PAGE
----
From the authors of the widely popular Flower Recipe Book , and in the same successful format, The Wreath Recipe Book provides 100 "recipes" to make with flowering and leafy branches. These aren't just evergreens for Christmas--the book is organized seasonally, with dozens of projects to make throughout the year.Read more...
From the authors of the widely popular Flower Recipe Book, and in the same successful format, The Wreath Recipe Book provides 100 "recipes" to make with flowering and leafy branches. These aren't just evergreens for Christmas--the book is organized seasonally, with dozens of projects to make throughout the year.In the spring, a cherry blossom bough gets a touch of whimsy with a colorful ribbon, and a tabletop is adorned with lilacs and olive branches. In the summer, a garland features sage with pomegranates and citrus-colored strawflowers. In the fall, wreaths are created with magnolias, rosemary, and plums, and gourds are used to create an unexpected garland. Winter highlights cedar, pine, and juniper, yielding unexpected table settings and new wreath shapes. There are detailed ingredient lists and hundreds of step-by-step photos as well as chapters covering basic techniques, sourcing, and care information.
Publishers Weekly® Reviews
- Reviewed in: Publishers Weekly, page .
- Review Date: 2014-08-18
- Reviewer: Staff
Harampolis and Rizzo, cofounders of the San Francisco floral design company Studio Choo, offer a collection of garlands, abstract arrangements, and the titular wreaths for every season. From the cherry blossoms and sweet peas of spring to the blackberry and lavender wreaths of summer, from gourd garlands in autumn to blonde blossoms of acacia and pastel camellia of winter, there is a recipe for the nontraditional on every page. Many wreaths include “ingredients” which can be removed and planted (succulents that have been used in summer arrangements) or repurposed (lavender hung upside down as a garland provides a jump on a future use as dried component). Framing their ideas as recipes, the authors assure the reader that anyone who can understand how to make lasagna can also make an ethereal crown of juniper, orchid, and air plants. A generous total of 400 color photos will leave the reader hungry for another container of persimmon branches. (Oct.)
Lifestyles: Put a wreath on it
There are few better ways to celebrate the cycle of the seasons than through decorative wreaths. The Wreath Recipe Book inspires readers to design an array of living sculptures to hang on your wall, door or ceiling throughout the year—or, alternatively, to use the same ingredients to make arrangements for shelves and tables. As owners of a popular design company in San Francisco, authors Alethea Harampolis and Jill Rizzo are ideal guides for launching year-round adventures in wreath making. Starting with suggested tools (wires, frames and cutters of every kind), they take you step-by-step through the building of any wreath using branches, stems, leaves and flowers with hundreds of pages of “recipes” for spring, summer, fall and winter—each holding in sweet suspension the fleeting pleasures of its particular season. My favorite set calls for a garland, vase or wreath of blackberry branches. These are the perfect projects to bring the season-by-season splendor of the outdoors into your home.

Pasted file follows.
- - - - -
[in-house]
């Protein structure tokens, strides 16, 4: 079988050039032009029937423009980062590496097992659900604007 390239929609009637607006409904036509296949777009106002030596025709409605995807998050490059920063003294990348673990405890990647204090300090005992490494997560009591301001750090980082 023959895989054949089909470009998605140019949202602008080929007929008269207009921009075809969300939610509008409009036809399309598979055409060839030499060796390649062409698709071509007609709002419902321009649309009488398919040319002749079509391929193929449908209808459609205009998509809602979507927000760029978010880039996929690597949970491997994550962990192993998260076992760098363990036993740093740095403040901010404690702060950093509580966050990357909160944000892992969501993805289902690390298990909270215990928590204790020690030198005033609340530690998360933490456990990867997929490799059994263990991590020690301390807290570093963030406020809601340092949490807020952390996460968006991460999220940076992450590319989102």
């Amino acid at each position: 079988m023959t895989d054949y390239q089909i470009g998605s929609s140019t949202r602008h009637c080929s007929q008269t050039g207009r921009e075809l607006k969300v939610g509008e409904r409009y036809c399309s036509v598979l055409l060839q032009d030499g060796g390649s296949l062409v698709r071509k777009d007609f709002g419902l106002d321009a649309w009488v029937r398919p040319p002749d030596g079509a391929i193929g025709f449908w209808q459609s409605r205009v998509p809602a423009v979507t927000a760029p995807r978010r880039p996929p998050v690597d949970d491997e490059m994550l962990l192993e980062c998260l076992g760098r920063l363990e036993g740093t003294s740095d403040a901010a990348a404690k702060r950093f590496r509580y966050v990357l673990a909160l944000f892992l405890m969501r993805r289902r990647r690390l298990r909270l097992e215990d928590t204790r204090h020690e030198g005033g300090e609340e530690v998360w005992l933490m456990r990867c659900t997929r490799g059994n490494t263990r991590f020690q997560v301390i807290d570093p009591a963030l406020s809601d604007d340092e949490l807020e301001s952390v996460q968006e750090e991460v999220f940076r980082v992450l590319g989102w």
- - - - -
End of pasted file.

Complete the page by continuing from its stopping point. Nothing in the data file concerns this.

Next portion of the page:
FORM AND FUNCTION
In just one little book, Susie Hodge has brought together the most impressive triumphs of commercial design spanning the last century and more. Her pint-sized When Design Really Works explains how success is a byproduct of the union between inspired design and plain old commercial appeal. Whether it’s a deceptively comfortable modernist chair or the Zippo cigarette lighter (which might kill you eventually, but at least you’ll die a well-designed death), these artifacts define the absolute harmony between art and commerce. Instead of names of items, the title of each section presents what the item stands for: “Elegance,” “Sinuousness,” “Grace,” “Poise,” “Extravagance,” etc., all under the larger rubric of “BEAUTY” (the first among 10 big ideas). I don’t think I’ve ever seen this many grandiose ideas crammed into such a compact volume. Believe it or not, LEGO® is all about compatibility and expression—a rather highbrow children’s toy, indeed. I just thought the bricks were fun to play with, but now I have a theoretical framework! This little book is such a nerdy treat.
TOP PICK IN LIFESTYLES
“We like working with everyday items.” That’s music to my ears. Oh, the clever beauties you craft in your own home, out of tea bags and tea towels and coffee beans; pillboxes and candy and weeds from the yard. Anything and everything is fair game in Make & Give: Simple and Modern Crafts to Brighten Every Day. Authors Steph Hung and Erin Jang lay out 35 projects with lists of cheap materials, simple instructions, great photos and helpful templates (along with the personal inspiration behind each project) that yield never fussy, always appealing and sometimes funny and sweet gifts: like the Secret Love Note Shirt with a message ironed on the inside, or the board games with pieces made of candy. Because each object is conceived as a present for a special someone—cards, prints, temporary tattoos, personal storybooks—each one is naturally a labor of love.